Economic Collapse Forces Iceland Rethink

With the bursting of the economic bubble in Iceland at the end of 2008, many people have been thrown out of work. Lines now form every week at a soup kitchen that hands out free food, and there is a growing acknowledgment that Icelanders need to get back to their core industries such as fishing and agriculture.

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From NPR News, this is ALL THINGS CONSIDERED. I'm Madeleine Brand.

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And I'm Melissa Block.

If you think the U.S. took a hit from the global recession, spare a thought for poor old Iceland. It has a population of only 320,000 people and it had become rich as the center of international banking. But Iceland's banks built up massive debts. It all came crashing down in October of 2008.

Now, as NPR's Rob Gifford reports from Reykjavik, people in Iceland are trying to rebuild their economy by getting back to basics.

Mr. STIGODO FRENSSEN(ph) (Factory Owner, Iceland): It's the coolers of the (unintelligible) now.

ROB GIFFORD: Stigodo Frenssen shows visitors around his small factory producing dried fish for export on the western coast on Iceland. It's on a family small holding. The next door is the home of the owner of Iceland's biggest bank that collapsed 15 months ago.

Mr. FRENSSEN: I was struggling then. Then, he was flying helicopters over my head here. This was a very strange thing. Yesterday, he was buying land, farms, buying companies, flying around, having big parties.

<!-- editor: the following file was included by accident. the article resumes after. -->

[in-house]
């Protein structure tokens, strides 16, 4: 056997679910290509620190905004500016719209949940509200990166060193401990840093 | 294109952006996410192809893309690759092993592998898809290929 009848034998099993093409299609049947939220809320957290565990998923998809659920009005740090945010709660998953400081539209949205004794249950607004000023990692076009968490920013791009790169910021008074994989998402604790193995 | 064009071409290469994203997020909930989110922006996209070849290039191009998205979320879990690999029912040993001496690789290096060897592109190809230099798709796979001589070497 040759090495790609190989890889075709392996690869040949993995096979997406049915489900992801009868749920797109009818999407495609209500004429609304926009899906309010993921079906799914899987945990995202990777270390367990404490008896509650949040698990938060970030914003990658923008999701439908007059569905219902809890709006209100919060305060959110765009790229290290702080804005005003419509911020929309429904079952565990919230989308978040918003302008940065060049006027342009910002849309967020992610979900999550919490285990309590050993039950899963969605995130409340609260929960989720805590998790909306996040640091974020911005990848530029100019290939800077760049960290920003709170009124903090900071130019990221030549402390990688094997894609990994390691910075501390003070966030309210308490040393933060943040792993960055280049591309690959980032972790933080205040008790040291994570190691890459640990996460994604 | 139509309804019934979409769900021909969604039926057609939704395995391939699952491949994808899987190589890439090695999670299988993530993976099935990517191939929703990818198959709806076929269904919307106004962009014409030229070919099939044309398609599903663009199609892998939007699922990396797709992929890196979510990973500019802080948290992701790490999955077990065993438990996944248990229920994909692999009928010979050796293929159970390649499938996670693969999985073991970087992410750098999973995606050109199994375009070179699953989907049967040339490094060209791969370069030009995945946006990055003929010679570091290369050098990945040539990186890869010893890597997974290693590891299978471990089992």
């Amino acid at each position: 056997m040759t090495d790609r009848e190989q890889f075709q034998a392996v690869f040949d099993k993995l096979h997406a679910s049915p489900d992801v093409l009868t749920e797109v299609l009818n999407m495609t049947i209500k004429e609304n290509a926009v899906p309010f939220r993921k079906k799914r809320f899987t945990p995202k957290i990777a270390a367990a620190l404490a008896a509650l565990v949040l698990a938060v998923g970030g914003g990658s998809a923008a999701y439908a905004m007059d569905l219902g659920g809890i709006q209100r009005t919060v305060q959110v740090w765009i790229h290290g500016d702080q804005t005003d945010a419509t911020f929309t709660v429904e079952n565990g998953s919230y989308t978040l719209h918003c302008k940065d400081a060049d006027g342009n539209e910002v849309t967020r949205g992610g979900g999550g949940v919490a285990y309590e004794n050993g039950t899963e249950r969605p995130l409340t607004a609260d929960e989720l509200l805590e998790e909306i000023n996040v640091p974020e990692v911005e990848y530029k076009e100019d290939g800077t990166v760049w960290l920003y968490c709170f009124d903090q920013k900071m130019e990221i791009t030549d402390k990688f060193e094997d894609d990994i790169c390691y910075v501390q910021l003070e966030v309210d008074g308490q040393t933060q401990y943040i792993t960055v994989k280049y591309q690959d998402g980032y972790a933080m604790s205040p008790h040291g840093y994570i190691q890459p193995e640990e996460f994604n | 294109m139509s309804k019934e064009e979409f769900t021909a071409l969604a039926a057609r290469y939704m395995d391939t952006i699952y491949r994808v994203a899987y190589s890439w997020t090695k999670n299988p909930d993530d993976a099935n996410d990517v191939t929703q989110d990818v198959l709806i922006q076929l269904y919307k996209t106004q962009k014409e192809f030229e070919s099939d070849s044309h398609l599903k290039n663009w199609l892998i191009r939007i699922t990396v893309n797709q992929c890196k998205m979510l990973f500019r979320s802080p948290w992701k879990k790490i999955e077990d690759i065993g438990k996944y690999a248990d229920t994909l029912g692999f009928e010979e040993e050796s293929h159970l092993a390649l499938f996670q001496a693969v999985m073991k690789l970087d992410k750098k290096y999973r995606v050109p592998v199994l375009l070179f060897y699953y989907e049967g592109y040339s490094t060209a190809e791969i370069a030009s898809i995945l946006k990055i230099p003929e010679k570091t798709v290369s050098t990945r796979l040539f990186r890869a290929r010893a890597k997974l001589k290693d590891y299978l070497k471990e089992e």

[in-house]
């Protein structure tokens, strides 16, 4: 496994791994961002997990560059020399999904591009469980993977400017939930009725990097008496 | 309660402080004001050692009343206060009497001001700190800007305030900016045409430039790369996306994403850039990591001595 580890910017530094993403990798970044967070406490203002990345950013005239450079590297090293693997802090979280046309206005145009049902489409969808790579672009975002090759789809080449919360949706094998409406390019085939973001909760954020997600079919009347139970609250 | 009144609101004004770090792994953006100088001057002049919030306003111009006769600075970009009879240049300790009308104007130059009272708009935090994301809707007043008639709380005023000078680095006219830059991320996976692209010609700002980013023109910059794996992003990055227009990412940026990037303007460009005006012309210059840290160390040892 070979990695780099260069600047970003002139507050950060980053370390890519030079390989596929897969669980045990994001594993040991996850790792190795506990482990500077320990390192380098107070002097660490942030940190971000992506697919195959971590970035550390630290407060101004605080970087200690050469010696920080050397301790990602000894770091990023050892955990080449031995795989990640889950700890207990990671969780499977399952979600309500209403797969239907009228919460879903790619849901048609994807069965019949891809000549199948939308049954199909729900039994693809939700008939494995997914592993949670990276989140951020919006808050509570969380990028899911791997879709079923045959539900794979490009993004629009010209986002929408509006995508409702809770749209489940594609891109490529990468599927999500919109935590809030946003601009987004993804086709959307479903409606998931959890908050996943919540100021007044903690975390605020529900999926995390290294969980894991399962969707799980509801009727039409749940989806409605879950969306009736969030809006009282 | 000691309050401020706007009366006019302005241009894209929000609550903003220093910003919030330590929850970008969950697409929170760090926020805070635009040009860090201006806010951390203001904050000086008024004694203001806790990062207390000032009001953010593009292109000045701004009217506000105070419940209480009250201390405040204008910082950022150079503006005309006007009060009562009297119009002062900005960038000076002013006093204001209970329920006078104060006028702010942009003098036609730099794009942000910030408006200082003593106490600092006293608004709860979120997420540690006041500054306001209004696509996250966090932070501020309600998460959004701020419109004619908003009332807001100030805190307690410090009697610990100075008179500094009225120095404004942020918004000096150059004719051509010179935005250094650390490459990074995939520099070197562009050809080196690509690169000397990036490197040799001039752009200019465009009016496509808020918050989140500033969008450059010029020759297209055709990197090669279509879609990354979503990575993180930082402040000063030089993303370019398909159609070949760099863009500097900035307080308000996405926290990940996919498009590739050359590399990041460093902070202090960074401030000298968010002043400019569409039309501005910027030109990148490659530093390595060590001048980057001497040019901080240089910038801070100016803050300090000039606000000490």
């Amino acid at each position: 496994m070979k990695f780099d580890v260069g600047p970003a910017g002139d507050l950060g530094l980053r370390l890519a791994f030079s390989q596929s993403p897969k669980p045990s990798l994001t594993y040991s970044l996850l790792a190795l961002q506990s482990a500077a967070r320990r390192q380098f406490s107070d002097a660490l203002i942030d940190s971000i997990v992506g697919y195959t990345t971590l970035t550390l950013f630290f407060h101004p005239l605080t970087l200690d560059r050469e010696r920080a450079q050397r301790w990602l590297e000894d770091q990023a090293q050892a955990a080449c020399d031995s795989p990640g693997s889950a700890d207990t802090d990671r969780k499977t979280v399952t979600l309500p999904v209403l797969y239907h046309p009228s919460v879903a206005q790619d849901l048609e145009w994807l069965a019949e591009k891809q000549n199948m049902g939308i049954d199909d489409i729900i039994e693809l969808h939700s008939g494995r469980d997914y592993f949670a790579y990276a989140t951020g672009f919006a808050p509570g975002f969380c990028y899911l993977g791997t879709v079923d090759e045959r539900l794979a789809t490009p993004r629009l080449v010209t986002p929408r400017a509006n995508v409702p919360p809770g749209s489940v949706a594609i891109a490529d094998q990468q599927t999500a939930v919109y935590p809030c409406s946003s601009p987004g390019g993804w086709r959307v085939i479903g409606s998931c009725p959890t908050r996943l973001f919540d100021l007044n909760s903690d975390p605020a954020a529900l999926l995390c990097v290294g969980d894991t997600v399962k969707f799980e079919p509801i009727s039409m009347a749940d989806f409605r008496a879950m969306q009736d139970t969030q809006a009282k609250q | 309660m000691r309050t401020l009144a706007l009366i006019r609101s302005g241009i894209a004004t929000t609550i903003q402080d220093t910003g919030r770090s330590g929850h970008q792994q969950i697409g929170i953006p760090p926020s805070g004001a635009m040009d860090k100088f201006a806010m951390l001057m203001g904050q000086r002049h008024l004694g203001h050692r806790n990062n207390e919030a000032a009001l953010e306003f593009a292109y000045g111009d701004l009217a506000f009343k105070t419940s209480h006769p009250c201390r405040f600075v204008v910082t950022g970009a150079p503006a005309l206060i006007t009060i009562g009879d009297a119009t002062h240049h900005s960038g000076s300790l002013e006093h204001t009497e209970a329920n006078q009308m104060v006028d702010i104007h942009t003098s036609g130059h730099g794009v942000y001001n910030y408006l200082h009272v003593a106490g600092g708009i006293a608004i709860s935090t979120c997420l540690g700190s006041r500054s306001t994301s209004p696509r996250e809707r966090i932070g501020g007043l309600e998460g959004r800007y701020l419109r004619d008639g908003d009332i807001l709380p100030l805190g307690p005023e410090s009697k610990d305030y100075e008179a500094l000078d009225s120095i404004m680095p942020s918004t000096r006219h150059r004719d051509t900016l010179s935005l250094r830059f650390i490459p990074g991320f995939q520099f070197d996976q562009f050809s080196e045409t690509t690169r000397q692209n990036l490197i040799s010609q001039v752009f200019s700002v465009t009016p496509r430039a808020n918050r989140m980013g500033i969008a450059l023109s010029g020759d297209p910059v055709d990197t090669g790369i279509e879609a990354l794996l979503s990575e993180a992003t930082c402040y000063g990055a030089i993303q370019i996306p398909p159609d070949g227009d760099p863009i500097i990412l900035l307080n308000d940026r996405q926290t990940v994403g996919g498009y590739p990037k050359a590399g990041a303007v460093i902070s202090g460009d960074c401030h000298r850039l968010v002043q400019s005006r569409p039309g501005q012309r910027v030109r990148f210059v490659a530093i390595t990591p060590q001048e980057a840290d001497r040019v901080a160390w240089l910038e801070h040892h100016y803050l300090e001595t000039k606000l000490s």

GIFFORD: Frenssen and his compatriots struggled in traditional Icelandic industry overshadowed by the banking boom, the building boom and the transformation of the Icelandic economy. To him it was clear it would all end in tears.

Mr. FRENSSEN: I think they forgot what was the basic foundation of the country. They forgot the foundation of their living, which is the fish and the agriculture.

GIFFORD: And Frenssen is not the only one who says that because they forgot this, they pulled the whole country down with them.

Ms. OUSKEDO RIONESS FLOCEDOTIAR(ph) (Soup Kitchen Owner): And there is a (unintelligible) sky over Iceland. And I will say it will be like that for the next five, six, seven, eight years.

GIFFORD: Ouskedo Rioness Flocedotiar runs a soup kitchen in central Reykjavik and she sees everyday the human fallout of the bankers' greed.

Ms. FLOCEDOTIAR: Iceland there has been in the first five seats of the wealthiest country in the world. But now we are seeing thousands of people needing food just to be able to survive. People don't have food for their children.

GIFFORD: The long line outside proves what she is saying. Hundreds of people stand shivering, waiting for the food handout. Among them, 28-year-old Anna Helgadotta(ph) who returned to work last year after having children but did not work long enough to qualify for unemployment benefit before she was laid off.

Ms. ANNA HELGADOTTA: Because I don't (unintelligible) morning. I have a kids and I have to feed them. I have to come here. I don't want it.

GIFFORD: Do you see any signs of improvement in the economy?

Ms. HELGADOTTA: No.

GIFFORD: Do you have hope?

Ms. HELGADOTTA: No. Not anymore. It is just going to be harder and harder and harder.